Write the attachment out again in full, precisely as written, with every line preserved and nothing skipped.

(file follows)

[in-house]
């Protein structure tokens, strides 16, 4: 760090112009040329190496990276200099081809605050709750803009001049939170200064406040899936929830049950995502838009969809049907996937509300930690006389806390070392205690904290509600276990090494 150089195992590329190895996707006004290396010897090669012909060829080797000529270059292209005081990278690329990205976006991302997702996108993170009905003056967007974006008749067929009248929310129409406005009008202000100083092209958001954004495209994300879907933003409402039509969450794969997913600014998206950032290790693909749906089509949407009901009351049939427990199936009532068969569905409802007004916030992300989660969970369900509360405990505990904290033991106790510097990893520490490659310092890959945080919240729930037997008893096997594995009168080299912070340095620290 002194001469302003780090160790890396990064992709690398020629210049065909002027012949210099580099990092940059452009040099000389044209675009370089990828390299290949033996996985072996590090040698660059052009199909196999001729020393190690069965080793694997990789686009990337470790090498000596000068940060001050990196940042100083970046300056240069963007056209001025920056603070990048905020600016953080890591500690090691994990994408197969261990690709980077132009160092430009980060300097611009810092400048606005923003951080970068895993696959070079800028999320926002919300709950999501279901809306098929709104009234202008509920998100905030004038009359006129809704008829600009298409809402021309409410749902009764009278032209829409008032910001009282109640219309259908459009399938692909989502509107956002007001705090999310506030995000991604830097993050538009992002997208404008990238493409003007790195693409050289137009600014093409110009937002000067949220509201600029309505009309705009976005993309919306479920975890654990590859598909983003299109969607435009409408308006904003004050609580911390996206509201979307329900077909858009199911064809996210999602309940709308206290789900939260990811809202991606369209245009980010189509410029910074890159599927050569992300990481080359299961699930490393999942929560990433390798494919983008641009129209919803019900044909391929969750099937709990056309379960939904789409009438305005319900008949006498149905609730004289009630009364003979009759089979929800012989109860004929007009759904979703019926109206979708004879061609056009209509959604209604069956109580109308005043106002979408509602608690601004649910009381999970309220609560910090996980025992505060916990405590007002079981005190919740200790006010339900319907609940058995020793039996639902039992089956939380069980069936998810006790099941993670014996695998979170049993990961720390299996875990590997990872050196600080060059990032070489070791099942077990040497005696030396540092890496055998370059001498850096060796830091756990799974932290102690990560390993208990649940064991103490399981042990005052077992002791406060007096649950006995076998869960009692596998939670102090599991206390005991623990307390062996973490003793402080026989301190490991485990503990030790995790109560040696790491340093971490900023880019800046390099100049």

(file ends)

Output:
[in-house]
């Protein structure tokens, strides 16, 4: 760090112009040329190496990276200099081809605050709750803009001049939170200064406040899936929830049950995502838009969809049907996937509300930690006389806390070392205690904290509600276990090494 150089195992590329190895996707006004290396010897090669012909060829080797000529270059292209005081990278690329990205976006991302997702996108993170009905003056967007974006008749067929009248929310129409406005009008202000100083092209958001954004495209994300879907933003409402039509969450794969997913600014998206950032290790693909749906089509949407009901009351049939427990199936009532068969569905409802007004916030992300989660969970369900509360405990505990904290033991106790510097990893520490490659310092890959945080919240729930037997008893096997594995009168080299912070340095620290 002194001469302003780090160790890396990064992709690398020629210049065909002027012949210099580099990092940059452009040099000389044209675009370089990828390299290949033996996985072996590090040698660059052009199909196999001729020393190690069965080793694997990789686009990337470790090498000596000068940060001050990196940042100083970046300056240069963007056209001025920056603070990048905020600016953080890591500690090691994990994408197969261990690709980077132009160092430009980060300097611009810092400048606005923003951080970068895993696959070079800028999320926002919300709950999501279901809306098929709104009234202008509920998100905030004038009359006129809704008829600009298409809402021309409410749902009764009278032209829409008032910001009282109640219309259908459009399938692909989502509107956002007001705090999310506030995000991604830097993050538009992002997208404008990238493409003007790195693409050289137009600014093409110009937002000067949220509201600029309505009309705009976005993309919306479920975890654990590859598909983003299109969607435009409408308006904003004050609580911390996206509201979307329900077909858009199911064809996210999602309940709308206290789900939260990811809202991606369209245009980010189509410029910074890159599927050569992300990481080359299961699930490393999942929560990433390798494919983008641009129209919803019900044909391929969750099937709990056309379960939904789409009438305005319900008949006498149905609730004289009630009364003979009759089979929800012989109860004929007009759904979703019926109206979708004879061609056009209509959604209604069956109580109308005043106002979408509602608690601004649910009381999970309220609560910090996980025992505060916990405590007002079981005190919740200790006010339900319907609940058995020793039996639902039992089956939380069980069936998810006790099941993670014996695998979170049993990961720390299996875990590997990872050196600080060059990032070489070791099942077990040497005696030396540092890496055998370059001498850096060796830091756990799974932290102690990560390993208990649940064991103490399981042990005052077992002791406060007096649950006995076998869960009692596998939670102090599991206390005991623990307390062996973490003793402080026989301190490991485990503990030790995790109560040696790491340093971490900023880019800046390099100049």